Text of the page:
You’ve got a stuffy and/or runny nose…swollen and tender sinuses…and fatigue that just won’t go away. Sounds like the classic symptoms of a sinus infection (aka sinusitis), so your doctor prescribes an antibiotic. You take a full course of the medication, but you still feel rotten.
Feeling frustrated, you switch to an over-the-counter decongestant, and then you get another prescription…this time for a steroid. When the symptoms drag on for 12 weeks or more, it’s official—you’ve got chronic sinusitis.
Most doctors are quick to blame this condition—the bane of some 34 million Americans each year—on a bacterial infection, nasal polyps or a deviated septum. The problem is, they’re all too often wrong.
Eye-opening statistic: In a landmark study published in Mayo Clinic Proceedings, 96% of people with chronic sinusitis were found to have fungus in their mucus—and worse still, the symptoms were exacerbated by mold (a type of fungus) in their environment.
When doctors prescribe antibiotics for acute sinusitis that’s not caused by bacteria (a practice that evidence-based medical guidelines do not support), it often leads to chronic sinusitis because these drugs don’t eradicate viral or fungal infections or allergic sinusitis—which are the likely root causes.
Here’s how to discover whether mold is fueling your chronic sinusitis—and what to do if it is…
The Mold Menace
Most people are scared of mold—but they’re not scared enough! Not only is this common environmental toxin (mycotoxin) implicated in a significant number of cases of chronic sinusitis, it also causes or complicates a surprising number of cases seen in clinical practices of allergies and asthma, two conditions that often occur together.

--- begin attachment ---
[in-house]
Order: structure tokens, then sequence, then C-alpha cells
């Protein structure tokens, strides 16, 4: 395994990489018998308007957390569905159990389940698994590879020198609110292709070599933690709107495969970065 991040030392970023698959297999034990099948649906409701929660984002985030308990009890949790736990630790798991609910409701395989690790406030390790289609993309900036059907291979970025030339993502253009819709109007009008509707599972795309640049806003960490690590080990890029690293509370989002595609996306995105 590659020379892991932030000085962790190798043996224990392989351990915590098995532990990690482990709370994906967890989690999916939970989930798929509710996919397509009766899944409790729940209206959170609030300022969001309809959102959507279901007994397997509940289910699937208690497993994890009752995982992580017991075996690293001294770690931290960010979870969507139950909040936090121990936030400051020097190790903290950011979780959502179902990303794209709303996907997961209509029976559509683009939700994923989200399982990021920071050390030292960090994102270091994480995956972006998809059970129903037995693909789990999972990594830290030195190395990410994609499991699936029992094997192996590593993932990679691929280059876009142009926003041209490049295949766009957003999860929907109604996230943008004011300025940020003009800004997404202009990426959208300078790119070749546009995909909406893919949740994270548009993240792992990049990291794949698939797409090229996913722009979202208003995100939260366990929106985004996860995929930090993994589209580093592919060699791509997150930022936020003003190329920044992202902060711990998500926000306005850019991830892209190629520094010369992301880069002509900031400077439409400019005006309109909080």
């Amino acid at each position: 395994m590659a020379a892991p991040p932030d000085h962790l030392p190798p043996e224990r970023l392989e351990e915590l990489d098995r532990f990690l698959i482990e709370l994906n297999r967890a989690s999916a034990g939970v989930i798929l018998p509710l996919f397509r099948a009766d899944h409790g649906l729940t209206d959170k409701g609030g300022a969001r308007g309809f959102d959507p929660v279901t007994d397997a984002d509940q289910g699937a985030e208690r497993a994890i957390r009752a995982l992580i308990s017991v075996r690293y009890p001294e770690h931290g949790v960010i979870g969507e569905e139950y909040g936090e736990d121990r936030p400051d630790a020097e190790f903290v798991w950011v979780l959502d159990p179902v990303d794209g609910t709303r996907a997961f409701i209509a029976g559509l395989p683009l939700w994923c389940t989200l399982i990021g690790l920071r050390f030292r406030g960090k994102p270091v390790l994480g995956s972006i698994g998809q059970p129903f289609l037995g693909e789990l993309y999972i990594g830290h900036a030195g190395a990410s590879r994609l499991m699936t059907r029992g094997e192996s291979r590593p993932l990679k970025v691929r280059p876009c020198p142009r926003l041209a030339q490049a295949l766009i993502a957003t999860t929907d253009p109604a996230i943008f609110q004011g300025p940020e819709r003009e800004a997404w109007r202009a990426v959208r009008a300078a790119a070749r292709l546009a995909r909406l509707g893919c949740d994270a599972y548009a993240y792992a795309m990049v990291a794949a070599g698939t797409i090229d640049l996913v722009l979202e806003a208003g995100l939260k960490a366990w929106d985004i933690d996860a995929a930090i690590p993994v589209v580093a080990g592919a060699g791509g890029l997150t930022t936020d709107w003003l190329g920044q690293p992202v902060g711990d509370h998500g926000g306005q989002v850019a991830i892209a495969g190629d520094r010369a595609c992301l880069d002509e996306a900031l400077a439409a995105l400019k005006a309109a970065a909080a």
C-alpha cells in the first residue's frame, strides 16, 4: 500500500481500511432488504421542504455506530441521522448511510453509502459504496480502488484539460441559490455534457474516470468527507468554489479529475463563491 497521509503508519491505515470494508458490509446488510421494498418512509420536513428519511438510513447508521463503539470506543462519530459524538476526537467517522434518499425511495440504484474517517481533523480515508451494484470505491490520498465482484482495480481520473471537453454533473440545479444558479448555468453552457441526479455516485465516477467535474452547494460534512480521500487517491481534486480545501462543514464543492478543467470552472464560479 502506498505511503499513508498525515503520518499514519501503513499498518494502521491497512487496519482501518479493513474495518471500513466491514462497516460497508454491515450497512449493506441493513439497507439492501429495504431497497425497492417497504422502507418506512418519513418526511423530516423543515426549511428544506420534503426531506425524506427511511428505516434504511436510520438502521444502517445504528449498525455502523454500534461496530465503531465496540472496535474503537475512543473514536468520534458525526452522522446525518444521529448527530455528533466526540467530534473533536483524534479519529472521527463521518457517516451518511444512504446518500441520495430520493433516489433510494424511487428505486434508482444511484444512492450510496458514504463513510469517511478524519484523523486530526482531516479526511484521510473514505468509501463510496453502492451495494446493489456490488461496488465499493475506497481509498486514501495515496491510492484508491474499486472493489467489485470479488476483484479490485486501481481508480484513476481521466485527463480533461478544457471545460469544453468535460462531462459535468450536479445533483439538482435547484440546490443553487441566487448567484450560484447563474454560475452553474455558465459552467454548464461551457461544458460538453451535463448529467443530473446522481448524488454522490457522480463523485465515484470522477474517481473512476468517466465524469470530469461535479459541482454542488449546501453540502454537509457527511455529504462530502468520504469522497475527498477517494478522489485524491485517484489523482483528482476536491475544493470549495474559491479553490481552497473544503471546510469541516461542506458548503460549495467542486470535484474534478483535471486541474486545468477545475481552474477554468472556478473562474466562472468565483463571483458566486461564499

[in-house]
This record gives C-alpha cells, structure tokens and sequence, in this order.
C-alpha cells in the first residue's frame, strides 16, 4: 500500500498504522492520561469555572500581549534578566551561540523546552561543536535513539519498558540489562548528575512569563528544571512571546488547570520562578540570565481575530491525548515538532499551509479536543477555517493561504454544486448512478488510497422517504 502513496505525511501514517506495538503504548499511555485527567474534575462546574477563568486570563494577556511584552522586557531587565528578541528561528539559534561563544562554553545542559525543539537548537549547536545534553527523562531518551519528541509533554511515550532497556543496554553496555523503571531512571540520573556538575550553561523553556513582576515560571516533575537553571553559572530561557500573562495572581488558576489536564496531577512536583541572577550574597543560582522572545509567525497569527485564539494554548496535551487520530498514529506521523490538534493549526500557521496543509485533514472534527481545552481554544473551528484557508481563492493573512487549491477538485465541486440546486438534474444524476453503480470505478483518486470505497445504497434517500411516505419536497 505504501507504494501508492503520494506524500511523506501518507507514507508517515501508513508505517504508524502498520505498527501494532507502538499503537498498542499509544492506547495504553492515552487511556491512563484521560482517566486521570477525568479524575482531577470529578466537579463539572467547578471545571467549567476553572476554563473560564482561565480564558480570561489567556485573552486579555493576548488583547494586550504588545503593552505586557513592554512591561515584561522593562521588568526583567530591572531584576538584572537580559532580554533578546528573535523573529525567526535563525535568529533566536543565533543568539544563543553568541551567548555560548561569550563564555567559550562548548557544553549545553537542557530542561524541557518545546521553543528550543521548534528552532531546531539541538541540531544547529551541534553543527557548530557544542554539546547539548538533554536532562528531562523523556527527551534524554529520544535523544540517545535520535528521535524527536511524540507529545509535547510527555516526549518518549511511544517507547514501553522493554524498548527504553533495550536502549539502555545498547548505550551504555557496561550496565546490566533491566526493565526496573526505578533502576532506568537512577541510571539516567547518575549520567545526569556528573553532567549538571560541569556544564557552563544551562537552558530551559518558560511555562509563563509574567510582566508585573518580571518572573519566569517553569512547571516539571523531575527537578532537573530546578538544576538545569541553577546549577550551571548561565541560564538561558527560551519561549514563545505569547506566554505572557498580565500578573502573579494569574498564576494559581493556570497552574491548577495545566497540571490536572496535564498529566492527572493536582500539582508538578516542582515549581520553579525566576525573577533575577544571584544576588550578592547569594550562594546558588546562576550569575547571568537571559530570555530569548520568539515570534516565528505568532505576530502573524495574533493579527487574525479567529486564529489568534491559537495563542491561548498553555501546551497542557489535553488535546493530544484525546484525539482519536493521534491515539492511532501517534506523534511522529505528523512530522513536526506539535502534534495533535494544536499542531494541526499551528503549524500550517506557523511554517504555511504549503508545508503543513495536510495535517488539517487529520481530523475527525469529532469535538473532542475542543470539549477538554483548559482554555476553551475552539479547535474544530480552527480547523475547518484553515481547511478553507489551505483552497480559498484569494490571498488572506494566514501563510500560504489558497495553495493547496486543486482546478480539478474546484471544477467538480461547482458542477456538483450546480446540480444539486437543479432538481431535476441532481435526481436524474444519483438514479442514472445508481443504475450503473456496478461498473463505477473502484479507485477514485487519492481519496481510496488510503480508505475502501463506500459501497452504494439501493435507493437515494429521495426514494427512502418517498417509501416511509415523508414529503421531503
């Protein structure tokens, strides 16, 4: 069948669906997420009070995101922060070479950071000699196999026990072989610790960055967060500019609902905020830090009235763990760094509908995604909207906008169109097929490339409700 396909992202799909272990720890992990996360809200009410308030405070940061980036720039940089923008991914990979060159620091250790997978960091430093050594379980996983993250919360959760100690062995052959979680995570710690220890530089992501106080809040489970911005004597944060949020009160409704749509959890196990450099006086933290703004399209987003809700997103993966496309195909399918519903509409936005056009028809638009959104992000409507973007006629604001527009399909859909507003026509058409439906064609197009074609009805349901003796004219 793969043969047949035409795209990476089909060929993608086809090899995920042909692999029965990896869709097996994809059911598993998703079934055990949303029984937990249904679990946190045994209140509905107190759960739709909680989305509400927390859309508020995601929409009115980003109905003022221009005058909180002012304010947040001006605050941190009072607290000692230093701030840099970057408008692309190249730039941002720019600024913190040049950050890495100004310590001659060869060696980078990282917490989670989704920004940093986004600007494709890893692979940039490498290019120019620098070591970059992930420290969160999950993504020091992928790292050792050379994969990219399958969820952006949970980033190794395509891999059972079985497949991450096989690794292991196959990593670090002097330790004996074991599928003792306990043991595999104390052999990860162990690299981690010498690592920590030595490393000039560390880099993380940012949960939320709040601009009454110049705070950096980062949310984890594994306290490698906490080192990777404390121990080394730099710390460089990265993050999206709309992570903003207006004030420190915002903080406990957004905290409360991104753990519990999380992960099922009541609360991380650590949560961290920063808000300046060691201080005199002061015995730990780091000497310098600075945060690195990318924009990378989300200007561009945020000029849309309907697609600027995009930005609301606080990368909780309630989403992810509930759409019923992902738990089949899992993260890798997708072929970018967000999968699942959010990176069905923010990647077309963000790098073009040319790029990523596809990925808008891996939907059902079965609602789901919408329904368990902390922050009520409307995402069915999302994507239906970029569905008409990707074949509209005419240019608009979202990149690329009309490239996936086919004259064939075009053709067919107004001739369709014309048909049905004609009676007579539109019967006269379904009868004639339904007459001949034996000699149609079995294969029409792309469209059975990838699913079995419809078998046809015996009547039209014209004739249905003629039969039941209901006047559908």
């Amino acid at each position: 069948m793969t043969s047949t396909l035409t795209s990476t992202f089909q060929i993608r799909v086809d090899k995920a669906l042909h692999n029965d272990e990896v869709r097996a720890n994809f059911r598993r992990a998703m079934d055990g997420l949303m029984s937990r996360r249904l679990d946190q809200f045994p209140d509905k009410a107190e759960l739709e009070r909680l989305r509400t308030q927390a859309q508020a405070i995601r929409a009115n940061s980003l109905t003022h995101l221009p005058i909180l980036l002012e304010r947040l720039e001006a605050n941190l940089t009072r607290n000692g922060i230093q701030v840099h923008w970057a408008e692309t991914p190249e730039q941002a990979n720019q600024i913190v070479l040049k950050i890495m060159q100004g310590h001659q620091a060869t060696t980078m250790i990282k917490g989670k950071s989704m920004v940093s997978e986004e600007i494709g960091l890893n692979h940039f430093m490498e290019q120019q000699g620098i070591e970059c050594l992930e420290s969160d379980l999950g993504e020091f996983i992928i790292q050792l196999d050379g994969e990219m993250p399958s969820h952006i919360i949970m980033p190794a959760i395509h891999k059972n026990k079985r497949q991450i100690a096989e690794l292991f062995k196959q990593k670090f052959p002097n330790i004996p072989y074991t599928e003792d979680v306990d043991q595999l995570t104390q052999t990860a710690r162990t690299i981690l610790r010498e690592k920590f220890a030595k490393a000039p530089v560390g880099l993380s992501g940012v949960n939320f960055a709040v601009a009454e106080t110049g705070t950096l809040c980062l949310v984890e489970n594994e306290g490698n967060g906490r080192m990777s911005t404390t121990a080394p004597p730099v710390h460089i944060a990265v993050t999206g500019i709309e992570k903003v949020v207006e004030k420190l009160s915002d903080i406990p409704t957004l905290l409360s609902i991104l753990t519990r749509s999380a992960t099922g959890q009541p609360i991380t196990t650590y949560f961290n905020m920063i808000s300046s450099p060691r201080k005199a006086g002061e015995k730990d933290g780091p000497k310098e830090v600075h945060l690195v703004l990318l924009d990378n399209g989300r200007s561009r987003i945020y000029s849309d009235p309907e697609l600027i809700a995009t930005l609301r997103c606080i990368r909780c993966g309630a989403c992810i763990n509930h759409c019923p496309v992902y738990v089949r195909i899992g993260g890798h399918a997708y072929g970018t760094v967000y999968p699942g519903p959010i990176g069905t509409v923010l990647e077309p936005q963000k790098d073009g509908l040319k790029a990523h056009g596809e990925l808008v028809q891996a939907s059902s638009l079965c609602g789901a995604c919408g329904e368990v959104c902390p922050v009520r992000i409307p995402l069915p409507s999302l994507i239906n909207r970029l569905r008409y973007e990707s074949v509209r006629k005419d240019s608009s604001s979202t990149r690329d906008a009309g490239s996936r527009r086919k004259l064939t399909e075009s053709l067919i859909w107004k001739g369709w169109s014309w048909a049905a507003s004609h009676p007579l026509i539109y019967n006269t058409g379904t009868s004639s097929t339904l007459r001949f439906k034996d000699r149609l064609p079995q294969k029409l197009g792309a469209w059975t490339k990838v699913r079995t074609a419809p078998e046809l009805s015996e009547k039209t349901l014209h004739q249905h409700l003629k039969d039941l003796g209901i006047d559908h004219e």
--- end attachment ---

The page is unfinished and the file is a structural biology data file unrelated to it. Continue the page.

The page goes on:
Mold is especially dangerous because it is…
• Pervasive. Outside, it’s found in leafy piles, dense vegetation and plant debris. Inside, mold is found in damp areas, such as those near leaky roofs and sinks…behind appliances connected to plumbing (such as the refrigerator, washer and dishwasher)…in basements with high humidity…under carpets…and behind walls. You can even find mold in clothing (such as sweaty gym clothes) that’s not washed within a few days of use.
• Invisible and airborne. Mold spores can easily find their way into your nasal passages and lungs. Mold can then live in your body as a low-grade, ongoing inflammation/infection. Mold spores are insidious—the toxins from mold may cause serious illness even when the mold itself is hidden from view.
• Highly allergenic. Millions of people react to one or more types of mold. This can trigger allergic symptoms (including chronic sinusitis)…or cause or complicate cases of asthma.
You can detect and remove environmental mold. And you can strengthen your immune system so that your body is more mold-resistant. Here’s how…
• Suspect unhealthy levels of mold if there’s discoloration or black mold on baseboards, wallboards or wallpaper…if there are cracks in shower tile or leaks under the sink…if carpet or padding is in direct contact with a concrete slab…if your air-conditioning or heating has been poorly maintained…if you have a damp basement or crawl space…if there are watermarks or mold spots on walls…or if your dwelling has a musty, moldy odor.